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At the Crossroads: Hepatitis C Infection in Maine
A Comprehensive Statewide
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Epidemiology of Hepatitis C Infection in Maine
C is the most common bloodborne infection in Maine. Through 1999, there
were more than 1,500 cases of hepatitis C reported to the Maine Bureau
of Health. The majority of
these cases (1,133) were documented between 1997 and 1999. Hepatitis C
infects people of all ages, ethnic groups, and socioeconomic classes in
all counties of Maine. It has been more commonly reported among men (65%
of reported cases in Maine) than women, and almost 70% of cases have
been reported among people aged 30 to 49 years old.
two major risk factors for hepatitis C among infected Maine residents
are: having ever shared needles for injection drug use (even once, many
years ago) or ever receiving a blood transfusion or blood products
before 1992 (when more effective blood screening tests became
available). Other risk factors include: a history of accidental
2001, the most common risk factor for newly acquiring hepatitis C
infection remains shared injection equipment (needles, syringes, cotton)
among persons injecting drugs. Because the majority of infections with
hepatitis C in Maine have occurred or are occurring among injection drug
users, special outreach education and awareness efforts are needed with
this population. Since injection drug use appears to be increasing in
some areas of Maine, this is an especially pressing concern.
inmates are another population of special concern in regard to hepatitis
C infection. Although many
prisoners may have significant hepatitis C infection risk factors, most
correctional facilities do not routinely screen for hepatitis C at the
current time. The Maine
Department of Corrections [DOC] does not routinely test its prisoners
for hepatitis C. DOC only
tests inmates who are symptomatic, have diagnostic markers such as
elevated liver enzyme levels, or upon inmate request.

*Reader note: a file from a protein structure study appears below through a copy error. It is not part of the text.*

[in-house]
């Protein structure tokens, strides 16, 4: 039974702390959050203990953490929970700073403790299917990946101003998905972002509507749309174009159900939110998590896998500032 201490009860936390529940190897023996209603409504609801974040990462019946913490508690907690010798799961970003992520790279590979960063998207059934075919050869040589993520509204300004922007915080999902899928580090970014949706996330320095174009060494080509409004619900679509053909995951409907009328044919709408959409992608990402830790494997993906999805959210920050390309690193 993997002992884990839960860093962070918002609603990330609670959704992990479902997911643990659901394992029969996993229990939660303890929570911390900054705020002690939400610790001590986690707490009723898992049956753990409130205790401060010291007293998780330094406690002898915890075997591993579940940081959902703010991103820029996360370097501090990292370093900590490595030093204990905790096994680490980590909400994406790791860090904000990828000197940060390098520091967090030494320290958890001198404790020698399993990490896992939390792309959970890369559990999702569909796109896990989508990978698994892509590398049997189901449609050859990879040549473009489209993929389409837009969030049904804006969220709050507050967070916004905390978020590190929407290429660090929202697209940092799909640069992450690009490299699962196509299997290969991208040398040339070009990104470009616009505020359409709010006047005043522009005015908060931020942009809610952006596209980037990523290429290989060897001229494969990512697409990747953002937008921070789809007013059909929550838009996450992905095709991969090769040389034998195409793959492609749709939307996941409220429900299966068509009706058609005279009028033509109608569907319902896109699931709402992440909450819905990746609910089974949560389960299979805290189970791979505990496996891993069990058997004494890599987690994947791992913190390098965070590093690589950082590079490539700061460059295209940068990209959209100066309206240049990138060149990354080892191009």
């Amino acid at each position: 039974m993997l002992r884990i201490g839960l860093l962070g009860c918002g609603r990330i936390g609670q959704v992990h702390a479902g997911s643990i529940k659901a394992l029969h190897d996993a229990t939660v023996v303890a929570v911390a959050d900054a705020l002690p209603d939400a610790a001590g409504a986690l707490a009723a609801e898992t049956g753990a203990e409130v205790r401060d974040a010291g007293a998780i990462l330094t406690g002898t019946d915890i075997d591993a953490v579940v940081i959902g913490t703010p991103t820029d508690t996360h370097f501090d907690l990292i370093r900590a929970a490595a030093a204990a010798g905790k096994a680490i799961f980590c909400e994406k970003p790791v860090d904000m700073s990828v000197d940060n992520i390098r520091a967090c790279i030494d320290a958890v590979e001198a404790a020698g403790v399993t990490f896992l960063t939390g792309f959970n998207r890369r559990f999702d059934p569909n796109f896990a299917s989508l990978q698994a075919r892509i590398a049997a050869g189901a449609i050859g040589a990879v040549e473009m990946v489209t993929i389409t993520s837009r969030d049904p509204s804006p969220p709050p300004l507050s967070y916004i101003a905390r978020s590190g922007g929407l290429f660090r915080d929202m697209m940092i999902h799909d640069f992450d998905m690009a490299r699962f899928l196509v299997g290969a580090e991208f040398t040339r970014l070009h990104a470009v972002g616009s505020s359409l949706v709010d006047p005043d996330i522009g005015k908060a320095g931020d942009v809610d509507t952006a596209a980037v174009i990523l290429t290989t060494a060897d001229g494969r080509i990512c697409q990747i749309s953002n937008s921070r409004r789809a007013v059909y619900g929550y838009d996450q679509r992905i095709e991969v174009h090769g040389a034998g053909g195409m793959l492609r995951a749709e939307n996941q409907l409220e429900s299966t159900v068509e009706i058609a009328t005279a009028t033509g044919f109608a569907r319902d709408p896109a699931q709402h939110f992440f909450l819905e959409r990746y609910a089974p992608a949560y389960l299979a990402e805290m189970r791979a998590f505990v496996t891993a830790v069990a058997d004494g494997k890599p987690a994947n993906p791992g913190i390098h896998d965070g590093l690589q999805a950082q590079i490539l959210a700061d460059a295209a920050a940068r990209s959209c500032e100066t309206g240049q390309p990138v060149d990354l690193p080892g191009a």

DOC estimates that 85-90% of all inmates have abused drugs and/or alcohol and recognizes the possibility that routine screening might reveal a high prevalence of hepatitis C infection. The 2000 Maine DOC census was 1,680 inmates, with 767 annual new admissions in the 8 adult facilities around the state. If the range of hepatitis C infection prevalence rates reported by other states are applied to Maine (ranging from a low of 4.4% to a high of 42%), between 70 and 700 of Maine’s current prison population may have hepatitis C infection.
C is the number one killer of people living with human immunodeficiency
virus (HIV) infection. Hepatitis
C infection progresses more rapidly in patients co-infected with
HIV--leading to higher rates of liver damage and liver failure.
With improved therapies, HIV-infected patients are living longer
and are more likely to suffer and die from complications related to
hepatitis C, making this group of dually infected people a third
population of special concern.
there are an estimated 950-1300 people in Maine who are HIV positive.
Some AIDS service organization staff estimate that 25% of their
clients are also infected with hepatitis C.
A public health practitioner in
Portland estimates that 80-85% of the clients seen at the Ryan White
Title III clinic are HIV/hepatitis C co-infected.
These anecdotal reports are in sharp contrast to Maine Medicaid
data through 1999, which indicates that only 5% of Medicaid clients with
HIV are co-infected with hepatitis C infection.